Texas is bracing for Hurricane Harvey. What began as a tropical storm Thursday morning has rapidly intensified, officially becoming a Category 4 hurricane Friday evening. The storm is now packing sustained winds of 130 miles per hour as it prepares to make landfall late Friday into early Saturday morning near Corpus Christi. More damaging than the winds will be the “catastrophic” rainfall, which may now reach up to 4o inches in some areas. Harvey will be the first hurricane to hit Texas since 2008, and its ferocity could make it the most powerful hurricane to hit the U.S. mainland in more than a decade. It is also shaping up to be the first major natural disaster on President Donald Trump’s watch.
“It’s going to be a very dangerous situation,” FEMA director Brock Long, who was appointed in June, said Friday on MSNBC. “Let’s set the expectations: Texas is about to have a very significant disaster. And we have to let people know that.”
Harvey is now about 35 miles off Corpus Christi: Bands of rain are already pounding the shoreline, and parts of the Texas coastline are now dealing with sustained hurricane-force winds and rising storm surge. Harvey’s winds of 130 mph have pushed it into the threshold of a Category 4 storm, but it’s unlikely it will have time to strengthen to a Category 5 — a storm defined by winds above 156 miles per hour — before it makes landfall.
ABC News meteorologist Melissa Griffin said that if Harvey spends more time over the water, its strength could increase. “Harvey is expected to landfall around 1:00 a.m. Saturday, based on the current track,” Griffin said. “If it had another day or two, it could be a higher category.”
But the National Hurricane Center has been warning for days that Harvey will become a “major hurricane,” bringing “life-threatening storm surge and freshwater flooding” to parts of Texas.
Harvey’s biggest threat is “devastating” flooding from possibly huge amounts of rainfall. The National Hurricane Center is predicting rainfall totals between 15 and 35 inches near the middle and upper Texas coast, including places as far inland as Houston. Some isolated spots are at risk of getting 40 inches — more than three feet of rain — so places could see more than an entire year’s worth of rain in less than a week. “Rainfall of this magnitude,” NHC explains, “will cause catastrophic and life-threatening flooding.”
This truly astonishing amount of rainfall is predicted, in part, because Harvey happens to be a very slow-moving storm. Once it makes landfall late Friday into early Saturday, it is basically just going to hang out or “meander” through southeastern Texas into the middle of next week. It will drench the lower part of the state with trillions of gallons of rainfall, likely clipping southwestern Louisiana, too. The flooding could also devastate cities a bit farther inland, and Houston — America’s fourth-largest city — is now right in Harvey’s path.
Harvey’s extended stay is courtesy of very weak steering currents, which are the winds that normally help keep a system moving. But without them, Harvey stalls. So even though the hurricane may weaken onshore, the storm “would continue to funnel huge amounts of moisture into the southeast half of Texas,” Weather Underground explains, adding, “Enormous rainfall totals would be a virtual certainty.”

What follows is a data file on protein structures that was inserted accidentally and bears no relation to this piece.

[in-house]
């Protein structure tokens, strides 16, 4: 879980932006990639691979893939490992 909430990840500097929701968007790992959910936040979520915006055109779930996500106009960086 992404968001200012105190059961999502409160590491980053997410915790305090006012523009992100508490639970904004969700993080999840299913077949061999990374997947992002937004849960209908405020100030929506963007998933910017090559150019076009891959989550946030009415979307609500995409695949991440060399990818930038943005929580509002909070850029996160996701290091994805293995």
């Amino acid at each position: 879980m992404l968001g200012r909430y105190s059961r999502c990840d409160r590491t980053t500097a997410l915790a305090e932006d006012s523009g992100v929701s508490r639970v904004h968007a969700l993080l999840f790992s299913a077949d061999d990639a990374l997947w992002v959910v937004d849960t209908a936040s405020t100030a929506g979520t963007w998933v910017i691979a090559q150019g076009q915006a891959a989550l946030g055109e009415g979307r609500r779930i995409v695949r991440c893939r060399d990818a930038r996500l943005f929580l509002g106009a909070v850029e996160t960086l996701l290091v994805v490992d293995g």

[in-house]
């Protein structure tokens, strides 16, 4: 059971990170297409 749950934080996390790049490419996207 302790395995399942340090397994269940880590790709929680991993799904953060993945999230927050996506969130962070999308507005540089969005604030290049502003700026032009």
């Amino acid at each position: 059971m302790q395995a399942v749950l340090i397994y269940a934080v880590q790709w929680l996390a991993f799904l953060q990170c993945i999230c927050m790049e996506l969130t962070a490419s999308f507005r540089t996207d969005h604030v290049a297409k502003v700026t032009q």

And based on some models, Harvey has the potential to make landfall not once, but twice. It will smack the Texas coast late Friday into Saturday and stick around through the weekend. Then it will head back into the Gulf, after which the storm will come back to wallop the region through Wednesday. The GFS model suggests Harvey could bide its time for an astounding eight days.
Hurricane and tropical-storm warnings and watches are in effect for dozens of counties, and a storm-surge watch and warning have also been issued for much of Texas’s coast. The National Hurricane Center is forecasting significant storm-surge-related flooding “accentuated by powerful battering waves,” between 6 and 12 feet, which could lead to “widespread deep inundation” and “structural damage to buildings, with many washing away.” Harvey’s arrival also brings with it the risk of isolated or scattered tornadoes in southeastern Texas.
Texas governor Greg Abbott preemptively declared a state of disaster in 30 counties along the Gulf Coast, and Louisiana governor John Bel Edward also issued an emergency declaration for the entire state on Thursday.
“It’s a hurricane that’s going to prove more dangerous than many hurricanes,” Abbott said Friday at a press conference. “Not only are we going to be dealing with high winds that typically come with what should be a Category 3 hurricane, but we’re going to be dealing with immense, really record-setting, flooding in multiple regions across the state of Texas.”
At a press conference on Thursday afternoon, Corpus Christi mayor Joe McComb also urged residents in low-lying areas to “get out of Dodge,” saying flooding alone could leave them cut off from electricity and clean water. All seven coastal counties from Corpus Christi to Galveston Island ordered mandatory evacuations for residents in low-lying areas, and that directive was extended to dozens more counties by Friday, along with voluntary evacuations in a handful of other areas. “People have the option of evacuating now,” W. Nim Kidd, the chief of the Texas Division of Emergency Management told CNN this morning. “That window is closing rapidly. I urge them to evacuate.”
That window is now closed, with residents urged to get out by noon Friday or risk getting trapped. Tens of thousands did heed those orders. Any who stayed are already beginning to ride out Harvey’s wrath across parts of the Texas coastline. Rain is pouring down, and the storm has not even made landfall yet.